Place the stuffing mix in a large bowl. Add the sausage mixture, chicken stock, egg, 1 teaspoon salt, and 1/2 teaspoon pepper and stir well. (The stuffing may be prepared ahead and stored in the refrigerator overnight.)
Preheat the oven to 325 degrees. Place a baking rack on a sheet pan.
Lay the butterflied turkey breast skin side down on a cutting board. Sprinkle the meat with 2 teaspoons salt and 1 teaspoon pepper. Spread the stuffing in a 1/2-inch-thick layer over the meat, leaving a half-inch border on all sides. Don’t mound the stuffing or the turkey will be difficult to roll. (Place the leftover stuffing in a buttered gratin dish and bake for the last 45 minutes of roasting alongside the turkey.) Starting at one end, roll the turkey like a jelly roll and tuck in any stuffing that tries to escape on the sides. Tie the roast firmly with kitchen twine every 2 inches to make a compact cylinder.
Place the stuffed turkey breast seam side down on the rack on the sheet pan. Brush with the melted butter, sprinkle generously with salt and pepper, and roast for 1-3/4 to 2 hours, until a thermometer reads 150 degrees in the center. (I test in a few places.) Cover the turkey with aluminum foil and allow it to rest at room temperature for 15 minutes. Carve 1/2-inch-thick slices and serve warm with the extra stuffing.
Baked Sweet Potato "Fries"
2 medium sweet potatoes, peeled
2 tablespoons good olive oil
1 tablespoon light brown sugar
1/2 teaspoon kosher salt, plus extra for sprinkling
1/2 teaspoon freshly ground black pepper
Preheat the oven to 450 degrees.
Halve the sweet potatoes lengthwise and cut each half into 3 long spears. Place them on a sheet pan and toss with the olive oil. Spread the potatoes in one layer. Combine the brown sugar, salt, and pepper and sprinkle on the potatoes. Bake for 15 minutes and then turn with a spatula. Bake for another 5 to 10 minutes, until lightly browned. Sprinkle lightly with salt and serve hot.
Ina Garten is one of the country's most beloved culinary icons and the author of five previous cookbooks. She can be seen on Food Network, where her shows, Barefoot Contessa and Back to Basics, are among the network's most watched. Ina also writes a column on entertaining for House Beautiful magazine.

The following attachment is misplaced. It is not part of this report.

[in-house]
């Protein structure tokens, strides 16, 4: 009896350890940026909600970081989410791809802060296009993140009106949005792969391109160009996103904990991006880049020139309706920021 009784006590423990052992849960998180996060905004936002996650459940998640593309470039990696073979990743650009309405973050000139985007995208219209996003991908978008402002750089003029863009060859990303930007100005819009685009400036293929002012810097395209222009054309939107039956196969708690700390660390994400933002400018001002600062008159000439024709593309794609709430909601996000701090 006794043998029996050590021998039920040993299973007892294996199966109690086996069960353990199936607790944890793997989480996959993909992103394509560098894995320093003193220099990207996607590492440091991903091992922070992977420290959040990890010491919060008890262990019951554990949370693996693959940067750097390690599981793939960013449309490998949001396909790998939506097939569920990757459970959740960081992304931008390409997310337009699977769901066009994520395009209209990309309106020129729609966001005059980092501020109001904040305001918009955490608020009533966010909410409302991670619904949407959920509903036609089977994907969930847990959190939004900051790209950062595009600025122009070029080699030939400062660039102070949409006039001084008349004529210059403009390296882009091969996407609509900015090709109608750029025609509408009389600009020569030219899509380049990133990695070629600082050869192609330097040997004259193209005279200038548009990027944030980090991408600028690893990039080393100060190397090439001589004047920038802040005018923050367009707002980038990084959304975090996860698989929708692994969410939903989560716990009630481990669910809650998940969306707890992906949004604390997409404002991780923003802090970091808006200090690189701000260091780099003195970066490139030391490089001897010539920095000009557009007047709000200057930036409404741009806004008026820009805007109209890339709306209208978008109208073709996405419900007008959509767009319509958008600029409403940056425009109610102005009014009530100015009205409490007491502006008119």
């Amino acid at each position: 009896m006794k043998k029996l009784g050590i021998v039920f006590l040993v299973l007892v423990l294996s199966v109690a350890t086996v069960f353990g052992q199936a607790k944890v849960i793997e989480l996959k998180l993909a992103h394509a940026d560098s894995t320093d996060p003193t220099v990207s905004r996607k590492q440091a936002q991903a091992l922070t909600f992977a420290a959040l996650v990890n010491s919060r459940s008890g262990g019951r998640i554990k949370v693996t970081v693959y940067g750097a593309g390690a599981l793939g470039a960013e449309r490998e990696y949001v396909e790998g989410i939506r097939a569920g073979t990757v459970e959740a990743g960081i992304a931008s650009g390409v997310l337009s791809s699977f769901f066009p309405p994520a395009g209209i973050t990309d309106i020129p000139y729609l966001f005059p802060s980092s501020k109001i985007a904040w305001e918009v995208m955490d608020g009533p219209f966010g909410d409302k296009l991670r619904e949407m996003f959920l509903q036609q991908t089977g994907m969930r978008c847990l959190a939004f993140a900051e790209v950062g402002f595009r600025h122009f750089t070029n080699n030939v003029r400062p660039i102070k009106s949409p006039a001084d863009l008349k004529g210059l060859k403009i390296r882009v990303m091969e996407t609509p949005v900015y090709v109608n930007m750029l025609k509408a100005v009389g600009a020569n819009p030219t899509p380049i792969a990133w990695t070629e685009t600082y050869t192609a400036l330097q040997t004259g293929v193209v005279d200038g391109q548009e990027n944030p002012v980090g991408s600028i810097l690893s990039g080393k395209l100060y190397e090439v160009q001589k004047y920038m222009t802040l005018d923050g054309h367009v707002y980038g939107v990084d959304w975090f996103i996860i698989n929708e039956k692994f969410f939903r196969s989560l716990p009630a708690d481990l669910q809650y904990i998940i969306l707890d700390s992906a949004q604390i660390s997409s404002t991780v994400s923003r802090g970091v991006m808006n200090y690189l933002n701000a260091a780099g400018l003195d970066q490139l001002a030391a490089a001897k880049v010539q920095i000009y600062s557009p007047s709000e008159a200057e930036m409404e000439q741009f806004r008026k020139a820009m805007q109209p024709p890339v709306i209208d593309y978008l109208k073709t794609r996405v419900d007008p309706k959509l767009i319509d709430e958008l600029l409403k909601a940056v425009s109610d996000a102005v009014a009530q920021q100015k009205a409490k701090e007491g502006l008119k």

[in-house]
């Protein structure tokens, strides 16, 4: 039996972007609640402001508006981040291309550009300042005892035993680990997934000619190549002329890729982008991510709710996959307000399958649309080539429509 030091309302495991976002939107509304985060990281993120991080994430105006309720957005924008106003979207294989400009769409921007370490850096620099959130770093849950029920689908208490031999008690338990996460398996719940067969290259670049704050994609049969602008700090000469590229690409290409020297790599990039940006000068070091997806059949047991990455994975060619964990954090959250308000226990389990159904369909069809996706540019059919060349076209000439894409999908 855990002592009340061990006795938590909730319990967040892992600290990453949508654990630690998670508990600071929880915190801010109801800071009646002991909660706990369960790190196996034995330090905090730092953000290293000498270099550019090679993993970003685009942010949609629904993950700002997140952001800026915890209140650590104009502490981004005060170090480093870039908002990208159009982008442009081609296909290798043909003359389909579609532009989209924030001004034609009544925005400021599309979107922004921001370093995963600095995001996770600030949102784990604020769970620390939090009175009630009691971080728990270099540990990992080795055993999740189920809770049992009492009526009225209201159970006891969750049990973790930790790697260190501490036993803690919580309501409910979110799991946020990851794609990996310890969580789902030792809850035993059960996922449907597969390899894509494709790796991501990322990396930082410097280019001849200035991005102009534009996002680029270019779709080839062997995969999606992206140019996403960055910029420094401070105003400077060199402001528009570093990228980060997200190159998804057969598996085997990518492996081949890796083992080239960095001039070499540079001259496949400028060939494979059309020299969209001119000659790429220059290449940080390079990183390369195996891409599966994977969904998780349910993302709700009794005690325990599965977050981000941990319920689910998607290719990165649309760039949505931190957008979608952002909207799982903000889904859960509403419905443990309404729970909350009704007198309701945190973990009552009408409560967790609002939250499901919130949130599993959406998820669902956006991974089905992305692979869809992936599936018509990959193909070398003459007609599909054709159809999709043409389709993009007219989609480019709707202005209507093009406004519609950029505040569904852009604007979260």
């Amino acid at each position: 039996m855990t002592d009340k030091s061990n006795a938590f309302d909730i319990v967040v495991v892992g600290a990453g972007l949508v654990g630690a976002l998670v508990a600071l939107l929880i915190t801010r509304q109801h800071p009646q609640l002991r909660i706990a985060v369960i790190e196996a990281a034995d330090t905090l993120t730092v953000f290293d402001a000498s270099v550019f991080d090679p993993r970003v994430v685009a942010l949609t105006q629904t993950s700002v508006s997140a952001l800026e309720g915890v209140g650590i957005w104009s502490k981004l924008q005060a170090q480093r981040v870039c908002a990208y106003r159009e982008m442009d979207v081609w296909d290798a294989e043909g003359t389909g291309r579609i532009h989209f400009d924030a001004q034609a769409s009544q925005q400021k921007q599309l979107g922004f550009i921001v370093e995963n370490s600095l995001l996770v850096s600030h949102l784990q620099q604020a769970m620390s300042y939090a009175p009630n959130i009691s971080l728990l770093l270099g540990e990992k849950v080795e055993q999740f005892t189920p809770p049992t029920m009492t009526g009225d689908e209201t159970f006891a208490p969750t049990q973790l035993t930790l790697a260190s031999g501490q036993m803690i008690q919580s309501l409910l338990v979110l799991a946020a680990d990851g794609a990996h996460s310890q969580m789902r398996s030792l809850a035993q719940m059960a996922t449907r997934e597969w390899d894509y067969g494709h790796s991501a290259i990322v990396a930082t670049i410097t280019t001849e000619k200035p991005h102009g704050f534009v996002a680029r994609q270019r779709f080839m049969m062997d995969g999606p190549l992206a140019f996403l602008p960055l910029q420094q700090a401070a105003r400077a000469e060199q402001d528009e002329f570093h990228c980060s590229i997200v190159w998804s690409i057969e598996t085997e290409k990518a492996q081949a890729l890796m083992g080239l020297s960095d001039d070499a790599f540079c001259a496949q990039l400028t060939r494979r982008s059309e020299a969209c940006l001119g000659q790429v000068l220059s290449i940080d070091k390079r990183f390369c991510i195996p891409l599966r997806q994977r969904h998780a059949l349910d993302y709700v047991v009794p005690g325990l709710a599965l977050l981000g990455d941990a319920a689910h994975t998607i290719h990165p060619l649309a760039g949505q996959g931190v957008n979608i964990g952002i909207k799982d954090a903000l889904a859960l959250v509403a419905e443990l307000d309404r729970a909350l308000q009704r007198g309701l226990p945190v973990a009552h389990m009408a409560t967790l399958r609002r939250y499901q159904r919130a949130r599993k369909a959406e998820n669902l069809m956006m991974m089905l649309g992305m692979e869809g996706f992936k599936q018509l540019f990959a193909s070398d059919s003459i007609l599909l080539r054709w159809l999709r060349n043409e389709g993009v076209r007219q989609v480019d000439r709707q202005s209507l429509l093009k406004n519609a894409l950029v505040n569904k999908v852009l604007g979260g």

From Publishers Weekly
The sixth cookbook from the Barefoot Contessa juggernaut contains exactly the kind of appealing, simple-yet-just-gourmet-enough recipes Garten devotees adore. There's nothing very surprising (Garten tries to claim an ingredient-focused premise), but her formula works. She offers such dishes as Lobster Corn Chowder, Creamy Cucumber Salad, Tuscan Lemon Chicken, Tagliarelle with Truffle Butter (which has just five ingredients, plus salt and pepper), and Brownie Pudding. Garten suggests tips on such things as setting the table and "10 things not to serve at a dinner party." Her tone can be charmingly pretentious, but she comes down to earth with admissions like "I have to admit that pastry still makes me anxious. When I discovered puff pastry, it was such a relief." Recipes are short and simple, and she often squeezes in insightful hints for making things work perfectly. (Oct.)
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Other recipes are not as spectacular, but definitely worth a try. She does tend to be heavy-handed with butter and/or cream. For instance, I thought the mustard-roasted fish had too much creme fraiche, which detracts from the integrity of the fish and clarity of flavor. I also find it strange that she lists measurements for salt and pepper. I much prefer the principle followed by Judy Rodgers and Suzanne Goin-- taste as you cook, season to your preference. Nonetheless, this cookbook is well worth the money.
Most recent customer reviews
Now how easy was that? ;-) Michael